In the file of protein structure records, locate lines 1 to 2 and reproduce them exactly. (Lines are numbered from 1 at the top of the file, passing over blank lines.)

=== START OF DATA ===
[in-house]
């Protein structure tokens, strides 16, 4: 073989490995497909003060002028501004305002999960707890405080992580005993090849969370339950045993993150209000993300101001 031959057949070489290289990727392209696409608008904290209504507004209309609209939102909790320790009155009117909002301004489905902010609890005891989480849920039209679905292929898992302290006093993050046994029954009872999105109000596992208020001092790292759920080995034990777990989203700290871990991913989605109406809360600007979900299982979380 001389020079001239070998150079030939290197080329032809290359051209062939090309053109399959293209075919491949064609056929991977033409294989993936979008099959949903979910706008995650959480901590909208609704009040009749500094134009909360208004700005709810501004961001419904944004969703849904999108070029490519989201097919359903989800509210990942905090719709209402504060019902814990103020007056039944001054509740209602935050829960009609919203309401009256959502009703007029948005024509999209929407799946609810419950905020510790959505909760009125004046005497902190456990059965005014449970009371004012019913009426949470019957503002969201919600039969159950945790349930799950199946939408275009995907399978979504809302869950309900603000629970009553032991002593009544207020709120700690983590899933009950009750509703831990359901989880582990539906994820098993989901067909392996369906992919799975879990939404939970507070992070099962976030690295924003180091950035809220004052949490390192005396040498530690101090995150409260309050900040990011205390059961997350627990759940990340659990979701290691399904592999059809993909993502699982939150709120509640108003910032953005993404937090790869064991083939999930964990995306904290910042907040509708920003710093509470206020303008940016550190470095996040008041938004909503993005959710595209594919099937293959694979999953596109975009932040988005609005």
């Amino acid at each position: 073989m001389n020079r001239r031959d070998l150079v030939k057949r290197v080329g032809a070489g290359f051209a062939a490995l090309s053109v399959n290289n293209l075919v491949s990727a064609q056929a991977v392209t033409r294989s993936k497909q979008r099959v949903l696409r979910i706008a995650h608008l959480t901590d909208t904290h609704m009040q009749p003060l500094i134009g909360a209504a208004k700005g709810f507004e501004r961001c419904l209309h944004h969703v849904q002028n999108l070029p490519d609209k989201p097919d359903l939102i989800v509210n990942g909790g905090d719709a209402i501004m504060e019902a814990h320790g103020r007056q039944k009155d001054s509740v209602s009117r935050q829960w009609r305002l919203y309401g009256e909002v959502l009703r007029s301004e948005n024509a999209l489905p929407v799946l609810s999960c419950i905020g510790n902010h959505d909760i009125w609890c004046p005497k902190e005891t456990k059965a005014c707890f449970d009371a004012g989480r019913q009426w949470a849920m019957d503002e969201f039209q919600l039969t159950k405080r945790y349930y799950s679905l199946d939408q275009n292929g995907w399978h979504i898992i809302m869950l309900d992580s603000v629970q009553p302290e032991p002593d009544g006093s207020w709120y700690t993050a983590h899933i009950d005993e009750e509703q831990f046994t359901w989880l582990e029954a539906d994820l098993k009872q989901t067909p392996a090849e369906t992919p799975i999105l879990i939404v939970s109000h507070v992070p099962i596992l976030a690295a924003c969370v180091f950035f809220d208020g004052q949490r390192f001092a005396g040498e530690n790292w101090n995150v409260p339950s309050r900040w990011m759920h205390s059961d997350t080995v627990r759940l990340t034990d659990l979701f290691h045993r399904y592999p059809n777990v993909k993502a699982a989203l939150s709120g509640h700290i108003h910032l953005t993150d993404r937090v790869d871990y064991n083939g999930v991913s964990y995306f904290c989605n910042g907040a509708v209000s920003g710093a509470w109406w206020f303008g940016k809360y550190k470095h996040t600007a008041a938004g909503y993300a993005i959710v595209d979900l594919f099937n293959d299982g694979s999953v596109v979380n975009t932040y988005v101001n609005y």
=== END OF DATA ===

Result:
[in-house]
């Protein structure tokens, strides 16, 4: 073989490995497909003060002028501004305002999960707890405080992580005993090849969370339950045993993150209000993300101001 031959057949070489290289990727392209696409608008904290209504507004209309609209939102909790320790009155009117909002301004489905902010609890005891989480849920039209679905292929898992302290006093993050046994029954009872999105109000596992208020001092790292759920080995034990777990989203700290871990991913989605109406809360600007979900299982979380 001389020079001239070998150079030939290197080329032809290359051209062939090309053109399959293209075919491949064609056929991977033409294989993936979008099959949903979910706008995650959480901590909208609704009040009749500094134009909360208004700005709810501004961001419904944004969703849904999108070029490519989201097919359903989800509210990942905090719709209402504060019902814990103020007056039944001054509740209602935050829960009609919203309401009256959502009703007029948005024509999209929407799946609810419950905020510790959505909760009125004046005497902190456990059965005014449970009371004012019913009426949470019957503002969201919600039969159950945790349930799950199946939408275009995907399978979504809302869950309900603000629970009553032991002593009544207020709120700690983590899933009950009750509703831990359901989880582990539906994820098993989901067909392996369906992919799975879990939404939970507070992070099962976030690295924003180091950035809220004052949490390192005396040498530690101090995150409260309050900040990011205390059961997350627990759940990340659990979701290691399904592999059809993909993502699982939150709120509640108003910032953005993404937090790869064991083939999930964990995306904290910042907040509708920003710093509470206020303008940016550190470095996040008041938004909503993005959710595209594919099937293959694979999953596109975009932040988005609005």